Tory MP Claire Perry has given her support to a controversial proposal from a right-wing think tank that would allow private companies to run State school for a profit – an idea backed by Education Secretary Michael Gove.
And the local MP also backs plans for affordable homes on green belt land because, according to Planning Minister Nick Boles, it is “immoral” that young people are being forced out of the housing market by high prices.
Speaking at lightning speed, Mrs Perry forcibly expressed her views last night (Wednesday) on Sky TV’s late night newspaper review in which she clashed with Observer journalist Miranda Sawyer.
The “pay schools” plan, already vetoed by the Lib-Dems as a bid to privatise education, comes from Bright Blue, described as a modernising pressure group in an exclusive report in The Independent.
“There are all sorts of think tanks out there, some are in the middle, some are on the right wing, some of the left,” said Mrs Perry, who has three children attending private schools.
“This is one that is a Conservative leaning think tank and they have got a whole series of new ideas of how do we deliver better results in our public services for loss costs.”
“And I think we all want better results for less cost. This is an interesting idea. I am not ideologically opposed to anything. I just want great results from our schools for our children.”
“I am a governor of two academies in my constituency (Devizes), one of which has a link up with Wellington College, which is a very well known private school, which has taken on an Academy sponsorship role.”
“It’s not done on a financial basis, it’s being done from an improving results basis. There are such enormous opportunities to work together.”
“The other academy (St John’s, Marlborough) is working with some of the primary schools out there. You don’t have to have a procurement department in every school. You can share French teachers for example, there are all sorts of opportunities to work together.”
She equated the policy to the coalition government’s announcement on the privatisation of the probation service, allowing private firms to provide the basic services, and added: “If we want to keep people out of jail I have no ideological problem with letting a company that makes a profit to run it if they do it better and cheaper than a State entity.”
“I just don’t see why there is a problem. We cannot afford to have ideology when we have a huge public spending squeeze and we have to deliver results.”
Miranda Sawyer intervened: “How you can make money out of school if the children who go there don’t pay any money into it, it seems to me the only way you can make a profit is by cutting down on certain things such as a sports division… Children just won’t go there.”
Mrs Perry: “Parents have free choice now whereas, under a Labour government, if you had one empty school place in an area you couldn’t open a new school. Now we’ve allowed free schools to open and schools to become academies.”
“So there is no compulsion to go to a school if it provides a better service, a better result and it costs less money for the taxpayer. Why is that a problem?”
She mentioned the issue she had raised Prime Minister’s questions, pointing out although the UK has the best science and engineering universities in the world, yet there is a deficit of 60,000 per annum in terms of science and engineering graduates.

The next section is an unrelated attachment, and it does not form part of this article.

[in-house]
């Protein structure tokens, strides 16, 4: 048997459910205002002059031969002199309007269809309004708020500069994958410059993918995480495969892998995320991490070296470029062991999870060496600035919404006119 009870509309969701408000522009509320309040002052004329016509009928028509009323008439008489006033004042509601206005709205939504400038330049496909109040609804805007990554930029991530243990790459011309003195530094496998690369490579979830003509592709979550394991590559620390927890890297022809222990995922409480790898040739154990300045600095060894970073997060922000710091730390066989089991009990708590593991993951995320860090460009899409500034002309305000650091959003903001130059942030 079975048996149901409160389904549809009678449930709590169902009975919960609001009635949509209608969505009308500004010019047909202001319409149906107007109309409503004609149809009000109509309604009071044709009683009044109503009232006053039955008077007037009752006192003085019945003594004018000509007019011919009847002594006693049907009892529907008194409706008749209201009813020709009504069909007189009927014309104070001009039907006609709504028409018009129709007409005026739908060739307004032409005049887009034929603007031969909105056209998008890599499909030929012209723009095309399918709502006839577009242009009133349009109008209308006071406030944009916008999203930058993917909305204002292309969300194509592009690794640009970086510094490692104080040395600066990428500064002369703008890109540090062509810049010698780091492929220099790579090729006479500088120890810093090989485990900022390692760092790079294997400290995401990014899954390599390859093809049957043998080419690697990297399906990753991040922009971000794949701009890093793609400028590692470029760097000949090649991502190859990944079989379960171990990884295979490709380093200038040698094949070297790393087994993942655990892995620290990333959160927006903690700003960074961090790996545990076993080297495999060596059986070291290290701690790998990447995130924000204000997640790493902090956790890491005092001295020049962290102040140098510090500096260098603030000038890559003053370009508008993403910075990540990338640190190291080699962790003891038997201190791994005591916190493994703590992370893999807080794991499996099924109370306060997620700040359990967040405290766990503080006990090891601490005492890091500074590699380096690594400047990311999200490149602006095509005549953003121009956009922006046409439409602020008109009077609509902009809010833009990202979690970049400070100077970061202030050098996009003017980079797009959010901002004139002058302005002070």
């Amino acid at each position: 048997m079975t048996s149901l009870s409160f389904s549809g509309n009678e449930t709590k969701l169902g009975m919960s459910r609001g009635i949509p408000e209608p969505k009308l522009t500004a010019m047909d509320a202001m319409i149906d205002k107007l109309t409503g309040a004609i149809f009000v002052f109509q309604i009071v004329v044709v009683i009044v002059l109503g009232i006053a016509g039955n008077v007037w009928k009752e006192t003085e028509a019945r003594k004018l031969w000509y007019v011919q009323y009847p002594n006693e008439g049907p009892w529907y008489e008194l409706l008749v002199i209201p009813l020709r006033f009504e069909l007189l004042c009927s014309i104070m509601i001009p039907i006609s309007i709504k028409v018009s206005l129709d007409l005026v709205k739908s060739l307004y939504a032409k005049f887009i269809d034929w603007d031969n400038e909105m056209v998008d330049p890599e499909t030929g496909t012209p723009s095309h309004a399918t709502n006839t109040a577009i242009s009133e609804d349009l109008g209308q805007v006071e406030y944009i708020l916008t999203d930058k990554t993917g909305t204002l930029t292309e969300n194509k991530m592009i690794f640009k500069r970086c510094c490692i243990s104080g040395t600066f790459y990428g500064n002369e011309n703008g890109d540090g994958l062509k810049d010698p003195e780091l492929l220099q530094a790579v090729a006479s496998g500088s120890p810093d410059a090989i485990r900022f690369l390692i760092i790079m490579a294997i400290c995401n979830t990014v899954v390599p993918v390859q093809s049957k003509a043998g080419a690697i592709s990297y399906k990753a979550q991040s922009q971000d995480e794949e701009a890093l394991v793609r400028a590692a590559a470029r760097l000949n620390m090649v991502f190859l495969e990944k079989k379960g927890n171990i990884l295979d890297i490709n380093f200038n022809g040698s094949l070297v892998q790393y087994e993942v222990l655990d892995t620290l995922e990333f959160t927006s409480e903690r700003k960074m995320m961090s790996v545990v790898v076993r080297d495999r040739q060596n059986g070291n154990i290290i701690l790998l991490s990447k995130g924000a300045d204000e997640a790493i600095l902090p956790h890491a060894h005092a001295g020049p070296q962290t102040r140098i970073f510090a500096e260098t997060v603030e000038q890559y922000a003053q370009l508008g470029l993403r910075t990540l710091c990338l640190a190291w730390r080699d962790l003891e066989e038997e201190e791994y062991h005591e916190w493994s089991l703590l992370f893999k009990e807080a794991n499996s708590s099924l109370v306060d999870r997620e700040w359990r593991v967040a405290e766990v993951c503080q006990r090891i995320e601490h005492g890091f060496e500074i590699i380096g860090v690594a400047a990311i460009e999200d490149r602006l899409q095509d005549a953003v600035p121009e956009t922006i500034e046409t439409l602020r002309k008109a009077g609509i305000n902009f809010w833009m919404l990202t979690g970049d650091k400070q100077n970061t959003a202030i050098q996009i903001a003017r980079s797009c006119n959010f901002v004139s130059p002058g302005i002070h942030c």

“Why is it? – it’s because we are not teaching children the right level of skills in the schools,” said Mrs Perry. “Let’s focus on the results and not the ideology. Forgive me, but I just think we can afford the ideology any more.”
Ms Sawyer protested: “I just think it is a very weird way to look at education. Since Thatcher’s years we’ve had to look at education as something that has to be evaluated in terms of money.”
“Obviously when a lot of people are educated or go through that system it has nothing to do with money. It is to do with being educated and the ideas..”
And Mrs Perry interjected: “That’s why it is so depressing about 13 years of a Labour government — a huge amount of spending on schools and a precipitous decline in our global standard.”
The duo then debated a Daily Telegraph report warning that grandparents were threatened with “propping up their kids and grandkids” because of a shortage of affordable housing for them to move into.
“I represent a very big constituency with three towns and 150 villages where there is a huge amount of opposition to new housing,” said Mrs Perry. “It is a big beautiful green part of the world.”
“Every community could grow by a little bit. So there is nothing stopping a village growing two or three houses every year. The point the planning minister (Nick Boles) is trying to make is that if you oppose every development then where are your children and your grandchildren going to live?”
“In my constituency the house price to incomes ratio is now 12 times, one of the highest in the south west. Young people have to live with their parents because they can’t afford anything else.”
“What we are saying is that we have to start thinking in terms of the next generation. May be it is right that grandparents should voluntarily down-size and sell their house and move into houses built on the green belt.”
“The green belt is so controversial but I have to say…what people hate is big developments being plopped down from on high.”
Ms Sawyer said the problem equally was housing where the jobs existed. “You can build the houses you want up in the north east but if there is no work there it doesn’t make a difference.”
And Mrs Perry concluded: “Yes, it is jobs, infrastructure and housing. They all need to be put together. But we have very high house prices, we cannot afford to say No more development.”